Right now I have one of the most horrific series of deadlines of my career but I couldn’t let the passing this morning of Frank Frazetta go without at least some brief comment here.
I have just learned of the death of one of the most important and influential artists of this last century, my friend, Frank Frazetta.
Frank’s art inspired and launched thousands of careers, including my own. I patterned many of my choices as to what fields of illustration to pursue after what Frank had done. I learned from his successes; I learned from his mistakes.
I am very glad that Frank’s long and ugly family dispute got resolved (just days) before his passing, although I can’t help but think that the stress of what he was put through was a major contributing factor to his sudden demise.
Frank was always kind and generous to me; I felt it was important to treat him in the same manner. I first spoke to him in 1972 when I was living in the New York area working for Harvey Kurtzman and Willy Elder on Little Annie Fanny for Playboy. One of the reasons I accepted Kurtzman’s offer was because Frazetta had also assisted them on the strip. It was another path of Frazetta footsteps that I could follow. I called Frank up when I got to New York. We hit it off. Within minutes of speaking to him, he offered to get me work painting paperback covers. I was stunned by his generosity. Eventually I learned of Frank’s deep passion for the music of Frank Sinatra (Frazetta knew Sinatra’s body of work like Frazetta’s most rabid fans know Frazetta’s every piece). This gave me a chance to finally reciprocate; over the years I sent Frank annotated CD collections of everything Sinatra ever recorded.
When Frank was living in Florida, he learned I was going to be a guest at Orlando’s MegaCon. He drove across the state to see me. We were invited on a tour of Disney studios. A Q & A was scheduled after our tour. Amazingly, the only artist the Disney employees wanted to hear from was Todd MacFarlane. After sitting there questionless for some time, Frank and I decided to duck out and explore the Disney studio on our own. We saw lots of cool stuff and had a great time together.
Once Frank moved back to Pennsylvania, Frank made me promise that if I ever got back east again that I would visit him. I took him up on his offer when I was in New Jersey for a Chiller Theatre convention. After Chiller I stayed back east for awhile. After visiting my oldest son at Yale I headed for East Stroudsburg, Pennsylvania, where Frank and his family lived on over 60 gorgeous acres in the Poconos. Upon my arrival, Frank lit up. We spent the whole evening talking about everything imaginable. He showed me what he was working on as well as work he had around the house. Frank proudly showed me his ribald watercolor comic masterpiece Toolonga (which I was devastated to hear he destroyed recently). He asked if I would return in the morning. I happily agreed. The following morning I loaded him up with a set of my sketchbooks, something I thought he could enjoy at his leisure after I’d left. To my amazement, he sat down and looked at every single picture on every page of every book.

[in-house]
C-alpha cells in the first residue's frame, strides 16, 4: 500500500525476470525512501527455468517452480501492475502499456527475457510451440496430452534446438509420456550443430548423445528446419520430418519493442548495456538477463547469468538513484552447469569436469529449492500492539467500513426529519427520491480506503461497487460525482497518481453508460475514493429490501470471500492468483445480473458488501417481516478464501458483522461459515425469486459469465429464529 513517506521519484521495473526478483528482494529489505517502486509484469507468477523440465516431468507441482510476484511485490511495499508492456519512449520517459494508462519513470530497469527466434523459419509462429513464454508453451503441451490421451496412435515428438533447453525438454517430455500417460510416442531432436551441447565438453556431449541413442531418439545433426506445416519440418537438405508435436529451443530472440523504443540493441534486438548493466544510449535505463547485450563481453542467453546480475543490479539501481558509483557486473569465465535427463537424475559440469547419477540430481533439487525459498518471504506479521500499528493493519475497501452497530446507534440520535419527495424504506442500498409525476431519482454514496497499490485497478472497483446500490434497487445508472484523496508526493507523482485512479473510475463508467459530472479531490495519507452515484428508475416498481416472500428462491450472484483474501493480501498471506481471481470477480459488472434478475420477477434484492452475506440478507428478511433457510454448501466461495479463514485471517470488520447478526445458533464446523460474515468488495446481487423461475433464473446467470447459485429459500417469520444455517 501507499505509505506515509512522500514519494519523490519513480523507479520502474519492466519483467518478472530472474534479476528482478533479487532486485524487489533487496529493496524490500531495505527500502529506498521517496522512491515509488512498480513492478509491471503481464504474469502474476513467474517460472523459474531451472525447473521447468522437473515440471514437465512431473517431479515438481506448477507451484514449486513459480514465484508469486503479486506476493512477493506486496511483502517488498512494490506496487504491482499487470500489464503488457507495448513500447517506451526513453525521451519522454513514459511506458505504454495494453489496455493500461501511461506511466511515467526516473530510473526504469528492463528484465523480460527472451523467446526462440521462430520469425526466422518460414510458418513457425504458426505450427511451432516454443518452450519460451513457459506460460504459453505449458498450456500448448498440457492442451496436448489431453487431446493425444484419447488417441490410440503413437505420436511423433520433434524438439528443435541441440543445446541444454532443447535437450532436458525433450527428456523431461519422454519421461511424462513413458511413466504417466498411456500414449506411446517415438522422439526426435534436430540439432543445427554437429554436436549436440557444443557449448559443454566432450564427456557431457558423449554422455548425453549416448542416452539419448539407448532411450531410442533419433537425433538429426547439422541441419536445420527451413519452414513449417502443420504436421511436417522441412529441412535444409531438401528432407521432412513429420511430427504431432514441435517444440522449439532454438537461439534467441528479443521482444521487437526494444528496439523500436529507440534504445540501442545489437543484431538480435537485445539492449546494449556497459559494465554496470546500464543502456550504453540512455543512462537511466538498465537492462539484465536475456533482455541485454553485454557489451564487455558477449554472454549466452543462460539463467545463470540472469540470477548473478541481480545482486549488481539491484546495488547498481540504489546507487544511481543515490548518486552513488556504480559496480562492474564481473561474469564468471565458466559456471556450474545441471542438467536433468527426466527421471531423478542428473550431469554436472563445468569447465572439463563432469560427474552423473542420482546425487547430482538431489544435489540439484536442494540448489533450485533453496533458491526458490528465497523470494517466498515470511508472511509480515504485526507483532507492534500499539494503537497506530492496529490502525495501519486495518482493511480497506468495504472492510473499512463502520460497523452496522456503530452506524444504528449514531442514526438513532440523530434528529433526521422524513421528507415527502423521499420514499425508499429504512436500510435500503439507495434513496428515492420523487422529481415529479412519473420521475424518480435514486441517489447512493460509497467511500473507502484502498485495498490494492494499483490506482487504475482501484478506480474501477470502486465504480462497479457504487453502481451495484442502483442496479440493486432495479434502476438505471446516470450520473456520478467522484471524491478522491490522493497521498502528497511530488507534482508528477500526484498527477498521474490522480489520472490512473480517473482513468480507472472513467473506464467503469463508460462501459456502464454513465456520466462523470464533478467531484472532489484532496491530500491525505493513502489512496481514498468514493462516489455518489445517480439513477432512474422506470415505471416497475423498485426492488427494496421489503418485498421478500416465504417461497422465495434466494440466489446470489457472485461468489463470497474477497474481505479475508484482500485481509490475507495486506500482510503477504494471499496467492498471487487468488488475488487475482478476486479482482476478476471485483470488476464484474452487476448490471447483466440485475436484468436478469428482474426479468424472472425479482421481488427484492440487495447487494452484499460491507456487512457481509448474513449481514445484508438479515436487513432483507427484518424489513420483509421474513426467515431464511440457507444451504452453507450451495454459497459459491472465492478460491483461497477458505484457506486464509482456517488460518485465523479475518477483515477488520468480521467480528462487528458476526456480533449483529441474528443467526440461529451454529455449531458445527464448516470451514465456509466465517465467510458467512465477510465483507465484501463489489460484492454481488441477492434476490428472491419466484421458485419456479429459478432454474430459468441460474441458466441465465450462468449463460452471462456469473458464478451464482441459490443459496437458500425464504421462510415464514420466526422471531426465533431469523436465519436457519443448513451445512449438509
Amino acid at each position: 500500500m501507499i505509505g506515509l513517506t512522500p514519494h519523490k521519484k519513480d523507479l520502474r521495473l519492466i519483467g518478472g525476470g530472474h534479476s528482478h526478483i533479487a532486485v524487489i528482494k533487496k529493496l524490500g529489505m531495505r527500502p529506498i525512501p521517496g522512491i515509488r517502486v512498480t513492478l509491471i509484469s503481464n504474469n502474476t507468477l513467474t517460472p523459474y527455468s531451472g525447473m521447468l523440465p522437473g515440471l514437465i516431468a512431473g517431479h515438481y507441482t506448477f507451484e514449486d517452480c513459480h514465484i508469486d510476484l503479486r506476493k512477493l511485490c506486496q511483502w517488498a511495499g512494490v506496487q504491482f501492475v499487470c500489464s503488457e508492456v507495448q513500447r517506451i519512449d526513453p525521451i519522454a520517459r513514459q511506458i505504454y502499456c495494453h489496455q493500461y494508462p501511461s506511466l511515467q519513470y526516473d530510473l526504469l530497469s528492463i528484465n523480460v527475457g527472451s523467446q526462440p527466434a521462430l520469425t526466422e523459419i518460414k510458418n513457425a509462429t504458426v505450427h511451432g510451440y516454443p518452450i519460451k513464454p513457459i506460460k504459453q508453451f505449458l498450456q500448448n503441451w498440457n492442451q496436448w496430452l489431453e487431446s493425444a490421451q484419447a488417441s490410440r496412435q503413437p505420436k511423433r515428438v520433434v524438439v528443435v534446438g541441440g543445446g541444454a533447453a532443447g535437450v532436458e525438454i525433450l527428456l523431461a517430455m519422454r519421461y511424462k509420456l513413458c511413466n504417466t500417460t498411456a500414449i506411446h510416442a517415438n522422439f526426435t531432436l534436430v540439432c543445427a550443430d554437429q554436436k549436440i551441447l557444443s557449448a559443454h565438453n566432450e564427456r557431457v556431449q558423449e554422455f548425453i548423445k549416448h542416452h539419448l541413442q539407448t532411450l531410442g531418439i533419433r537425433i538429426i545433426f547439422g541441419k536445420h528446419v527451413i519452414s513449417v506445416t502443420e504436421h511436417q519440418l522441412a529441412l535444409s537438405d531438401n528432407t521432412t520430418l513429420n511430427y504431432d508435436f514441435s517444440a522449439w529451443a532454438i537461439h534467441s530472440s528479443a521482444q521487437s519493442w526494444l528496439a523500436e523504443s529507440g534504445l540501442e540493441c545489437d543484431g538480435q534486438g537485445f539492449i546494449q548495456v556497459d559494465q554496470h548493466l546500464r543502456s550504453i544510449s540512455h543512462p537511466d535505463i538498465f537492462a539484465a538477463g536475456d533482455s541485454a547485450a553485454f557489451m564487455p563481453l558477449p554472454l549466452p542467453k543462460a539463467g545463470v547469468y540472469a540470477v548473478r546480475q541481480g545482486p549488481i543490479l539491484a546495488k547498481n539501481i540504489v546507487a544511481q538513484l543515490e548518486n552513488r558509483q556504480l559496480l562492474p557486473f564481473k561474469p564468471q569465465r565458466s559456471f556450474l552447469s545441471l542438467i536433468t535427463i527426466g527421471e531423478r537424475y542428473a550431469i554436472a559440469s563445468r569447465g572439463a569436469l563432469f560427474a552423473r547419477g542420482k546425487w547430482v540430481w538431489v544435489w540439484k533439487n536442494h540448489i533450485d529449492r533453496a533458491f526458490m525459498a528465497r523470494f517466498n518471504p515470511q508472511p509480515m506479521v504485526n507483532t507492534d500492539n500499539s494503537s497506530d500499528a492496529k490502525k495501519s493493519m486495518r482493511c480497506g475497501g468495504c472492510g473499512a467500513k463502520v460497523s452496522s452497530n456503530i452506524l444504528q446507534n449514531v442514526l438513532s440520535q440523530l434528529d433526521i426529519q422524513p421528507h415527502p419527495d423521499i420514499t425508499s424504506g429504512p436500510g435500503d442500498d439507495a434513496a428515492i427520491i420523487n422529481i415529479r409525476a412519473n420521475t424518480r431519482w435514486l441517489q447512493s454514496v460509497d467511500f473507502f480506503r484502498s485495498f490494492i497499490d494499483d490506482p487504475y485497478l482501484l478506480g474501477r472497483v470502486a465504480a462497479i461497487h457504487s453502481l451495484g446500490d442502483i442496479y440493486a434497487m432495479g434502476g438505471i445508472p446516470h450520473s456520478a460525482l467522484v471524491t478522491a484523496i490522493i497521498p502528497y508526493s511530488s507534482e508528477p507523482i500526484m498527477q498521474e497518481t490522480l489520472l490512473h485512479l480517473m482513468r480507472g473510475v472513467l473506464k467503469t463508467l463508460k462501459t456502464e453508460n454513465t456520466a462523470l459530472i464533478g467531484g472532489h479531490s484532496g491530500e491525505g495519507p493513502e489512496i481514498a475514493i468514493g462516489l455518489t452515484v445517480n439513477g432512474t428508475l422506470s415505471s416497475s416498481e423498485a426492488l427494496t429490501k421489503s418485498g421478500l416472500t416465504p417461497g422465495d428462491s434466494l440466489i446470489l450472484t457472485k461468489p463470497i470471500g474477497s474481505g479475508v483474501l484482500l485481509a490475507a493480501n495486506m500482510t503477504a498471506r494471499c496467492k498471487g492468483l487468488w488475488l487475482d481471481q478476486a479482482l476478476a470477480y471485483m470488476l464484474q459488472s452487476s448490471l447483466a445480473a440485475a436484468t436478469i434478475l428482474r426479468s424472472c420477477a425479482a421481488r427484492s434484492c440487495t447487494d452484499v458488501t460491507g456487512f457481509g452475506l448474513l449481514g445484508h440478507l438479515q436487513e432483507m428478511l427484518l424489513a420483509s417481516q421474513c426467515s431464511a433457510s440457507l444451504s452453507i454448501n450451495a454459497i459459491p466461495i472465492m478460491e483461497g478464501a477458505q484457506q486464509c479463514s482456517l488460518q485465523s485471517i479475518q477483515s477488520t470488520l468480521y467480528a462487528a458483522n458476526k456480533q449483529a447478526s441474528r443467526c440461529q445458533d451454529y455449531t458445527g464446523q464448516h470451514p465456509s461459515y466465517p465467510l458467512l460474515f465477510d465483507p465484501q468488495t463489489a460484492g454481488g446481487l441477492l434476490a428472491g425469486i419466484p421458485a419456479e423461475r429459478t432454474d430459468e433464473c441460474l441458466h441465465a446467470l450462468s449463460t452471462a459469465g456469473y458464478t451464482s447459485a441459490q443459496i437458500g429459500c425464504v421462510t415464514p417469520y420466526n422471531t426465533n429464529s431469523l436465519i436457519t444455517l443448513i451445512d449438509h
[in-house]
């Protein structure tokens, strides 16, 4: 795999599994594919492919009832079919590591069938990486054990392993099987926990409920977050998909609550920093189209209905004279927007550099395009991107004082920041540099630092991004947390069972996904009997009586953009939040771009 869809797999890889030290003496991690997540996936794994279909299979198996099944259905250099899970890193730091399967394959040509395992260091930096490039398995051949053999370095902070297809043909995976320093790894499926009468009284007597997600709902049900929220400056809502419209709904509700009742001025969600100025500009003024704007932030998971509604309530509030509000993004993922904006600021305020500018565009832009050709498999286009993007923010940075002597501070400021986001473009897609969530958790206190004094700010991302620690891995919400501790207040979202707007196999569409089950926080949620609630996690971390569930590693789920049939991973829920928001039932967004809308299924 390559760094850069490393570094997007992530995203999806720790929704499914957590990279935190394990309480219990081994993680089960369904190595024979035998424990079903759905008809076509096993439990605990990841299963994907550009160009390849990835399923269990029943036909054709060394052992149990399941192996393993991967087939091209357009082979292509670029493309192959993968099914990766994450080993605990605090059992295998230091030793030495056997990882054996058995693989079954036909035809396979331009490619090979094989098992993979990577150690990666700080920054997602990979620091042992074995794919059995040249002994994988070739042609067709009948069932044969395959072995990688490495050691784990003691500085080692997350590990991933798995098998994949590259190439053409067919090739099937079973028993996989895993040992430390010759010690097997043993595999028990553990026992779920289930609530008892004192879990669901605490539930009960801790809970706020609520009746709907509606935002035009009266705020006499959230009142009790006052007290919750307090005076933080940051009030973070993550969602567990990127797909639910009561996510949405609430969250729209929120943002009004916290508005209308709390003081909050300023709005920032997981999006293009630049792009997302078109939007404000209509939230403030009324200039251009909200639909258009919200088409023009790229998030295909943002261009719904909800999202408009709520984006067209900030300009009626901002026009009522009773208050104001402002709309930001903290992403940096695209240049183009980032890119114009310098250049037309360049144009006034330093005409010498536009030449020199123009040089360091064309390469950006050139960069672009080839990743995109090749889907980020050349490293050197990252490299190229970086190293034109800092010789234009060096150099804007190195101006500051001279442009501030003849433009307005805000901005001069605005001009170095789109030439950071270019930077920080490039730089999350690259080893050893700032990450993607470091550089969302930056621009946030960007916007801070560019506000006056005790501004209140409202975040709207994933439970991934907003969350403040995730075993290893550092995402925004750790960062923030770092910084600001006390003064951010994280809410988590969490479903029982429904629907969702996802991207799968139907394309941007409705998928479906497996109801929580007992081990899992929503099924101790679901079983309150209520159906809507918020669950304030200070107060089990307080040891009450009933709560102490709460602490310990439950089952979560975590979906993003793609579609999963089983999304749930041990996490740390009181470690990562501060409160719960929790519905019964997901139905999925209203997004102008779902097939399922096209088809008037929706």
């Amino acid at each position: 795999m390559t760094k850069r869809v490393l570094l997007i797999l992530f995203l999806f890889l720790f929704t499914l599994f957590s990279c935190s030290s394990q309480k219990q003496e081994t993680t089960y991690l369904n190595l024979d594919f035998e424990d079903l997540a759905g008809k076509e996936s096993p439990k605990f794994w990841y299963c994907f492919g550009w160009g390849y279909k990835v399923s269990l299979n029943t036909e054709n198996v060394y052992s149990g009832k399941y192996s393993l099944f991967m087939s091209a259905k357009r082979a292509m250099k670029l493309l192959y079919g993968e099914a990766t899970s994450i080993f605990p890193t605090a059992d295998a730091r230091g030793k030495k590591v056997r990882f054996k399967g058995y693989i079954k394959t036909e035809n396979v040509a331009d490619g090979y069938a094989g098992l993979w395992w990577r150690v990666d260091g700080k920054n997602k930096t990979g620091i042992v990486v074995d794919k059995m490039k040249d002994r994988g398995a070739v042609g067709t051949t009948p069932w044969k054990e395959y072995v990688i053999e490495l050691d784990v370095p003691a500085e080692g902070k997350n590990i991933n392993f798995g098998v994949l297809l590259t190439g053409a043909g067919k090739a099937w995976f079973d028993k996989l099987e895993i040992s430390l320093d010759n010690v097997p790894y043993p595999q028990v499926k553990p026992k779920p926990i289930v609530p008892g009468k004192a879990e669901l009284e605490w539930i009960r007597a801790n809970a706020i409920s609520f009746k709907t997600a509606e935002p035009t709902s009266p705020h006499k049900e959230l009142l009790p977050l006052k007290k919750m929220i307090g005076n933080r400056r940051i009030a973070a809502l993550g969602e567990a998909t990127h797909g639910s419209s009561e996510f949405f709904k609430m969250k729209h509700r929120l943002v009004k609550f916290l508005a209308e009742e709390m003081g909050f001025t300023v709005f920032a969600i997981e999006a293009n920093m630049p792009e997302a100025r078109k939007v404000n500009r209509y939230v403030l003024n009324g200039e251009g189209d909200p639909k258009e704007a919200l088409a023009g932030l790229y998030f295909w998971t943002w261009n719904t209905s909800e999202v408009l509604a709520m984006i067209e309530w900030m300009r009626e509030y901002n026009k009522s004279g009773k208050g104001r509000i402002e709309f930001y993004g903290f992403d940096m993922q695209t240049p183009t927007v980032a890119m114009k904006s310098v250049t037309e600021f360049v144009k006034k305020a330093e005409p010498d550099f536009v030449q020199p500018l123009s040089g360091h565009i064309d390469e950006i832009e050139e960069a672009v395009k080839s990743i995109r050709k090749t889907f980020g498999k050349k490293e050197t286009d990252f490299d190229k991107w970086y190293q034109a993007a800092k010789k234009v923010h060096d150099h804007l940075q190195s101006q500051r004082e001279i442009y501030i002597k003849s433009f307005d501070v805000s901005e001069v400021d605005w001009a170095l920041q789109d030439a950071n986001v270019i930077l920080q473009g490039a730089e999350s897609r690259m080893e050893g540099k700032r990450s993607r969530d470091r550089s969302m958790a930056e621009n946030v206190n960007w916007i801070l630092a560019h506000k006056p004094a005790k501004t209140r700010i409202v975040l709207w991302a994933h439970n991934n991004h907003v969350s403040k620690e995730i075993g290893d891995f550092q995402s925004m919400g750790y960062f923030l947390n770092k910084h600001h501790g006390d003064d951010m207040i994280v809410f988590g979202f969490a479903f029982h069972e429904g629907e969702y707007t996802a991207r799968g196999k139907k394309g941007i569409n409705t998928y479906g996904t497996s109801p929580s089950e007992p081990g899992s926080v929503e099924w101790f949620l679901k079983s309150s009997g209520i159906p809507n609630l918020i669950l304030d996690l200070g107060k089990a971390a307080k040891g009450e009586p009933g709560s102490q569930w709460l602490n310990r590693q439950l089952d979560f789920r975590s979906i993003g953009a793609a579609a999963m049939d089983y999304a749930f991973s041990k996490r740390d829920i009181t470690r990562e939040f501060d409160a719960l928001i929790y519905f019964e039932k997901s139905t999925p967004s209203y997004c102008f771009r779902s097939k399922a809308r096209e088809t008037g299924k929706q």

“Have you seen my lake?”
“No; it was dark when I got here last night.”
Frank took me outside. He was very proud of his lake. While quietly sitting on the edge of the lake, watching the morning mist rise from its surface, Frank whispered to me.
“Slowly turn around.”
A deer and her fawns silently walked right past us. Frank broke into a big grin.
“It’s always like this.”
I asked Frank what he wanted to do.
“Can we go see my grandkids?”
“Of course we can see your grandkids, Frank. I’ll drive.”
I drove Frank in my Hertz rental to each of the houses on the Frazetta compound. Frank’s grandkids were the delight of his life. It was Halloween day. The kids were all trying on their costumes. I did dinosaur drawings for each of the little tykes. I could tell Frank was in heaven. It felt so good to give back to the guy who had provided me with such artistic inspiration over the years.
For my money, Frank Frazetta was the ultimate line man of all time. In my opinion (one that was shared by Frank) his pen and brush work for his Edgar Rice Burroughs line illustrations in the early 1960s were the finest images he ever created. Mark Schultz and I still gaze upon those pieces in awe. We have spent decades aspiring to rise to their level — and still do. Frazetta’s famous paintings are wonderful — but no artist has surpassed Frank’s line work.
Hopefully, his work will be preserved forever and it will find its way into the great museums of the world for all the public to appreciate.
Frank was a scrapper who grew up on the mean streets of Brooklyn. His talent revealed itself at an early age. Frank was like an artistic sponge with a photographic memory. Fortunately, he had Roy Krenkel and Al Williamson as friends in his formative teens and early 20’s. They gave Frank an incredible art education, using their vast collections to expose him to the finest art and illustration of the 19th and 20th centuries. Frazetta soaked up everything he was shown. Somehow he managed to absorb and filter all of this great art and have it subsequently come out through Frank’s brushes as pure Frazetta. I know it was hard work, but Frank made it look so damn natural and easy.
Frank always marched to his own drummer. Like his hero, Frank Sinatra, Frazetta did it His Way.
You’ll be missed, Frank — but you will never be gone. Your rich artistic legacy will live forever.
Rest in Peace, my friend.